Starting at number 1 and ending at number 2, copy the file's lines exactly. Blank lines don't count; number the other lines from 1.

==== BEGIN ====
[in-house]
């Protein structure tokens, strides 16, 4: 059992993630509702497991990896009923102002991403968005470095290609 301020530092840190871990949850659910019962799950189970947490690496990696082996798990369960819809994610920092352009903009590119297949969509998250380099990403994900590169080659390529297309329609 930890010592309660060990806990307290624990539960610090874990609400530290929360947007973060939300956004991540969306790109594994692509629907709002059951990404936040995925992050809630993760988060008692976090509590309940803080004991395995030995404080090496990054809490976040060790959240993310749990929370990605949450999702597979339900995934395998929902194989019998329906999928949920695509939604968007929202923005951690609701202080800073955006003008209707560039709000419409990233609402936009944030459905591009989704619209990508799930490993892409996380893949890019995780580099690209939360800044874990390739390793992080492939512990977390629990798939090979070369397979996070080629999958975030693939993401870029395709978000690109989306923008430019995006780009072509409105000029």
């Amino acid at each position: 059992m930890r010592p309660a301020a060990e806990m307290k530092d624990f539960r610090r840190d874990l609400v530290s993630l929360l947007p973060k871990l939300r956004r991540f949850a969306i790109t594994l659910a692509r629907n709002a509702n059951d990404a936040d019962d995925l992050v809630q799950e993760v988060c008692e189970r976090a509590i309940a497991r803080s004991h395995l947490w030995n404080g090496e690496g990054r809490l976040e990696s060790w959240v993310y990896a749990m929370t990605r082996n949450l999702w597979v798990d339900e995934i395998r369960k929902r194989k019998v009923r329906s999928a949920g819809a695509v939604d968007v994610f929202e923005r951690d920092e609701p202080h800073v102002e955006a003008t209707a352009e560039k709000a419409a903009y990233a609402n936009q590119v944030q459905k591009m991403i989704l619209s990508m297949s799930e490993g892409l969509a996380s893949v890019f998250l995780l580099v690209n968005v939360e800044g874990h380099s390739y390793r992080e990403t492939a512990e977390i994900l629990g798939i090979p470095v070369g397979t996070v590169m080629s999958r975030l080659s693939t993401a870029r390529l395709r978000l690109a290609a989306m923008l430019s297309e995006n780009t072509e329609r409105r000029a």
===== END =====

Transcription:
[in-house]
């Protein structure tokens, strides 16, 4: 059992993630509702497991990896009923102002991403968005470095290609 301020530092840190871990949850659910019962799950189970947490690496990696082996798990369960819809994610920092352009903009590119297949969509998250380099990403994900590169080659390529297309329609 930890010592309660060990806990307290624990539960610090874990609400530290929360947007973060939300956004991540969306790109594994692509629907709002059951990404936040995925992050809630993760988060008692976090509590309940803080004991395995030995404080090496990054809490976040060790959240993310749990929370990605949450999702597979339900995934395998929902194989019998329906999928949920695509939604968007929202923005951690609701202080800073955006003008209707560039709000419409990233609402936009944030459905591009989704619209990508799930490993892409996380893949890019995780580099690209939360800044874990390739390793992080492939512990977390629990798939090979070369397979996070080629999958975030693939993401870029395709978000690109989306923008430019995006780009072509409105000029």